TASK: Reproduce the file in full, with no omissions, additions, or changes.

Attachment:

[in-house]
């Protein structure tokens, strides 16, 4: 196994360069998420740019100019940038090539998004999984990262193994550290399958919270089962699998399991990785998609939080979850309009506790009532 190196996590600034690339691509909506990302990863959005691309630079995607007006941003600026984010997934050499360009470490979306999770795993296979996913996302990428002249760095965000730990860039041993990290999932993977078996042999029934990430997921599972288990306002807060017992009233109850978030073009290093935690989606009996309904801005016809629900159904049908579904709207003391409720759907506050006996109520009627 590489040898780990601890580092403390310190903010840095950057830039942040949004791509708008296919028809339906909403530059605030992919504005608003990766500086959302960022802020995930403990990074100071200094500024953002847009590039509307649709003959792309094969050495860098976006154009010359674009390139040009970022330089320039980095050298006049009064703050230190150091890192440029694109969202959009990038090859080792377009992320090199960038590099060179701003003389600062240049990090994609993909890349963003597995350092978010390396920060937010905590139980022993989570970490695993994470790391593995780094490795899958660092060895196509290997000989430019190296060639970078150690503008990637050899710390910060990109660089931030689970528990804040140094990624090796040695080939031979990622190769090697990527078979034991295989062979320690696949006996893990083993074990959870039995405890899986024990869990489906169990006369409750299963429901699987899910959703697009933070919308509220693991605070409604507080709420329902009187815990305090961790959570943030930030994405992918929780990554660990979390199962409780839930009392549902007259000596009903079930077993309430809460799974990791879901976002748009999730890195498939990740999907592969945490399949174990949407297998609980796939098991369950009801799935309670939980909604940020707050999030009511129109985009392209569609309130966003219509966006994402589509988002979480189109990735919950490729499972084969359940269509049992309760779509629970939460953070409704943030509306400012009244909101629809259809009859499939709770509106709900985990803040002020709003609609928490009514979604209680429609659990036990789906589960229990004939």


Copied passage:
[in-house]
């Protein structure tokens, strides 16, 4: 196994360069998420740019100019940038090539998004999984990262193994550290399958919270089962699998399991990785998609939080979850309009506790009532 190196996590600034690339691509909506990302990863959005691309630079995607007006941003600026984010997934050499360009470490979306999770795993296979996913996302990428002249760095965000730990860039041993990290999932993977078996042999029934990430997921599972288990306002807060017992009233109850978030073009290093935690989606009996309904801005016809629900159904049908579904709207003391409720759907506050006996109520009627 590489040898780990601890580092403390310190903010840095950057830039942040949004791509708008296919028809339906909403530059605030992919504005608003990766500086959302960022802020995930403990990074100071200094500024953002847009590039509307649709003959792309094969050495860098976006154009010359674009390139040009970022330089320039980095050298006049009064703050230190150091890192440029694109969202959009990038090859080792377009992320090199960038590099060179701003003389600062240049990090994609993909890349963003597995350092978010390396920060937010905590139980022993989570970490695993994470790391593995780094490795899958660092060895196509290997000989430019190296060639970078150690503008990637050899710390910060990109660089931030689970528990804040140094990624090796040695080939031979990622190769090697990527078979034991295989062979320690696949006996893990083993074990959870039995405890899986024990869990489906169990006369409750299963429901699987899910959703697009933070919308509220693991605070409604507080709420329902009187815990305090961790959570943030930030994405992918929780990554660990979390199962409780839930009392549902007259000596009903079930077993309430809460799974990791879901976002748009999730890195498939990740999907592969945490399949174990949407297998609980796939098991369950009801799935309670939980909604940020707050999030009511129109985009392209569609309130966003219509966006994402589509988002979480189109990735919950490729499972084969359940269509049992309760779509629970939460953070409704943030509306400012009244909101629809259809009859499939709770509106709900985990803040002020709003609609928490009514979604209680429609659990036990789906589960229990004939």